The Consumer Financial Protection Bureau (CFPB) is an independent agency of the United States government responsible for consumer protection in the financial sector (Wikipedia). The Dodd-Frank Wall Street Reform and Consumer Protection Act of 2010 (Dodd-Frank Act) promulgated by the Congress established the CFPB. They work to give consumers the information they need to understand the terms of their agreements with financial companies. They work to make regulations and guidance as clear and streamlined as possible so providers of consumer financial products and services can follow the rules on their own.
The main functions of the CFPB is to protect consumers by carrying out federal consumer financial laws. Among other things, they:
•Write rules, supervise companies, and enforce federal consumer financial protection laws
•Restrict unfair, deceptive, or abusive acts or practices
•Take consumer complaints
•Promote financial education
•Research consumer behaviour
•Monitor financial markets for new risks to consumers
•Enforce laws that outlaw discrimination and other unfair treatment in consumer finance (CFPB website)
On June 25, 2013, the Consumer Financial Protection Bureau (CFPB) issued Bulletin 2013-06 identifying “responsible business conduct” that may impact the exercise of its “enforcement discretion.” The Bulletin specifies the following four broad categories of conduct that the CFPB “may favourably consider” i.e that may make the CFPB to look favourably upon Organisations:
• Self-policing: The entity’s investment in a “robust compliance system” that “facilitate[s] early detection of potential violations,” including how the conduct was detected, procedures in place to prevent, identify or limit the identified wrongful conduct, whether executives and others high up in the chain of command knew of or participated in that conduct, and whether there were any deficiencies in compliance procedures more generally.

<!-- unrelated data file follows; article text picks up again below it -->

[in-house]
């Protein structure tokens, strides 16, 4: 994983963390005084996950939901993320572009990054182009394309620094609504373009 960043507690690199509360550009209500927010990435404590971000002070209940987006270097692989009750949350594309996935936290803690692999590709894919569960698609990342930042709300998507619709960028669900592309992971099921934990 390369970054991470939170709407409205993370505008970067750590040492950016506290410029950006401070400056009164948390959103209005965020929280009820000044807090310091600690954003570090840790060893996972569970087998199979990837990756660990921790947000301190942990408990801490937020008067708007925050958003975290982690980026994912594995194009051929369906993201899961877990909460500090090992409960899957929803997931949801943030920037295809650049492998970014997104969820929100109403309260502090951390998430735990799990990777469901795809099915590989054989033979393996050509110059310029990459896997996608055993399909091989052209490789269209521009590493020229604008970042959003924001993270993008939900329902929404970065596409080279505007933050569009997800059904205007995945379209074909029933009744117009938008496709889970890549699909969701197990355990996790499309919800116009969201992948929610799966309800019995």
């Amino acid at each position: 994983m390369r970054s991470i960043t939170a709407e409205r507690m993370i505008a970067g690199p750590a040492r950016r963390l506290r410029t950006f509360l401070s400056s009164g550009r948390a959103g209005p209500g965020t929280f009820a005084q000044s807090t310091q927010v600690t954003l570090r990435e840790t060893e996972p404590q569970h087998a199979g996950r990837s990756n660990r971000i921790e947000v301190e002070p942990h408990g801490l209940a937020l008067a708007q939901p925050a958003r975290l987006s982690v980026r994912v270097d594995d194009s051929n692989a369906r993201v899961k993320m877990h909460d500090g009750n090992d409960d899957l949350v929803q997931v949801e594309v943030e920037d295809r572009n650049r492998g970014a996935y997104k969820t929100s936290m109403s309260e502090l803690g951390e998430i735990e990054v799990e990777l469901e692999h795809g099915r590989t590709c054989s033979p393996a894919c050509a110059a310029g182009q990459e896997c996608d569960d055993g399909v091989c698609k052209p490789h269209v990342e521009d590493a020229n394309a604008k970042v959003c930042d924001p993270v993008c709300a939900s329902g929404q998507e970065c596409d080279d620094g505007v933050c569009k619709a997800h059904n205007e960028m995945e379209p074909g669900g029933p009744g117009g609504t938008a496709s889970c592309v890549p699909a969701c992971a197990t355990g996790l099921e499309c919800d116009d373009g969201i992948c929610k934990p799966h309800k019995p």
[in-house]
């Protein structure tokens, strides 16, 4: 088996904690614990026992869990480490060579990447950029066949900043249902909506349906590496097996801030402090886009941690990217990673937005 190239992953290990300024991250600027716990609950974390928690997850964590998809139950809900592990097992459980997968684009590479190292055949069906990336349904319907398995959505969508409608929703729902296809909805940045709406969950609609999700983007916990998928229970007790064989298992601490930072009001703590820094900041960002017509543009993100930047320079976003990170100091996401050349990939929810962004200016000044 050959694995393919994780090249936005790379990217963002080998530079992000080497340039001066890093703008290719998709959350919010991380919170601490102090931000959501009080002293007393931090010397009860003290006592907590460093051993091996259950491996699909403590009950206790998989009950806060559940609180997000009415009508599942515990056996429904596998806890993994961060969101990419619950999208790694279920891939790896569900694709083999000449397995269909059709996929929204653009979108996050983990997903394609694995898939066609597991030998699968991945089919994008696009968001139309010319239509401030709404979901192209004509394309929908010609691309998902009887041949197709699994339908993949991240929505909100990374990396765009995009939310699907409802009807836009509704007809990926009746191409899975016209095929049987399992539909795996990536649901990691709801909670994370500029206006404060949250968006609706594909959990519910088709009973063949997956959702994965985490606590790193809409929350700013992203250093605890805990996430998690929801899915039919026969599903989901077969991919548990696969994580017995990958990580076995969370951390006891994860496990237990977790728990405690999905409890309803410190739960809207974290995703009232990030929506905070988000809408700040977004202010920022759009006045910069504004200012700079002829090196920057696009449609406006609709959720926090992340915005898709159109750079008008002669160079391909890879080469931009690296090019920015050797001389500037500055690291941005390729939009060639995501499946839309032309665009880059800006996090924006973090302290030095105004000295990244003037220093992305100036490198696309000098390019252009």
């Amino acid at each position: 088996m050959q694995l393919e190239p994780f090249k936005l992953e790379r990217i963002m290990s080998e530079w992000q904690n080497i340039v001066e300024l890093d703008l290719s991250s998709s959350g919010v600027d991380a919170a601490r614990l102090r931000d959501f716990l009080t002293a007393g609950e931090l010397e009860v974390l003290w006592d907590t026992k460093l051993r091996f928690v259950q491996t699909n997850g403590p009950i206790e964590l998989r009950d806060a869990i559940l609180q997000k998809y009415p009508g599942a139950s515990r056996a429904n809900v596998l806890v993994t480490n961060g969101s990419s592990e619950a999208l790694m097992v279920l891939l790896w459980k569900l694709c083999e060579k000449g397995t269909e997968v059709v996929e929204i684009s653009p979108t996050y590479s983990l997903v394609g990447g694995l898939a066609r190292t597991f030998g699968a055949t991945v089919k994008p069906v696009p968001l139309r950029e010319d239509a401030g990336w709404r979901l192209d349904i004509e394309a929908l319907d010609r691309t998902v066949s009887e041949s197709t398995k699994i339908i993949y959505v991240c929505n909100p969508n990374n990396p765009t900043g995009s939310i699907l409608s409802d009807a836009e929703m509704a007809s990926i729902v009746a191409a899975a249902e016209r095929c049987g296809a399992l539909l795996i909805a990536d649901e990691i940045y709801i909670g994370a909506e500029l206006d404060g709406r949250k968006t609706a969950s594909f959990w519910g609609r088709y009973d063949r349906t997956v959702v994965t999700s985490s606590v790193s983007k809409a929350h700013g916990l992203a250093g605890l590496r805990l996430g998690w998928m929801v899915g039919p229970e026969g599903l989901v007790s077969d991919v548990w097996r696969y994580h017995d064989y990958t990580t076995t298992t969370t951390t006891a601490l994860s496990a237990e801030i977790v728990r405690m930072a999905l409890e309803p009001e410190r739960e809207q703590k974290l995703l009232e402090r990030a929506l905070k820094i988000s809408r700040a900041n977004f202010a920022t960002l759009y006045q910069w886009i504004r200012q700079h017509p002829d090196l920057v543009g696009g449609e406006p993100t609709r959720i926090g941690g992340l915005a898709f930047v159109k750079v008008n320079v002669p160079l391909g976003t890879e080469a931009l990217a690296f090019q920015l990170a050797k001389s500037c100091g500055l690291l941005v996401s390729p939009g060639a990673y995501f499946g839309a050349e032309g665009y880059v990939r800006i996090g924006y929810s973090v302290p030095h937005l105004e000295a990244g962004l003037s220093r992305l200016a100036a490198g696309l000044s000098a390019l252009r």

• Self-reporting: The entity’s “prompt and complete” reporting to the CFPB and other regulators as well as to impacted consumers of all violations or even potential violations.
• Remediation: The entity’s efforts to provide “full redress” for impacted consumers, implement procedures to prevent recurrence, and change future conduct. The CFPB will consider how long it took the entity to stop the offending conduct and begin remediation after the conduct was identified, whether there were any consequences for responsible individuals, whether the remediation addressed all monetary and non-monetary harm to impacted consumers, and whether there were any improvements to policies and procedures.
• Cooperation: The entity’s interactions with the CFPB once the CFPB becomes aware of a potential violation must go “above and beyond what the law requires” to receive credit. The CFPB will consider whether the entity undertook a thorough review of the misconduct, promptly made the results of that review available to the CFPB, created a “complete and thorough written report detailing the findings of its review,” and voluntarily disclosed of material information not requested by the CFPB. (www.lexology.com)
The world as we know it today is a global village and International Business rules of best practice are as the term states ‘International’, rules established for good conduct in any business environment, can be termed to be universal, which only need to be domiciled in any other country, by the Government of that country, to make it law. International Corporate Organisations (Multi-nationals) can learn from this four categorised actions of good conduct in other not to run foul of the enforcement agencies, especially in terms of corporate responsibility issues.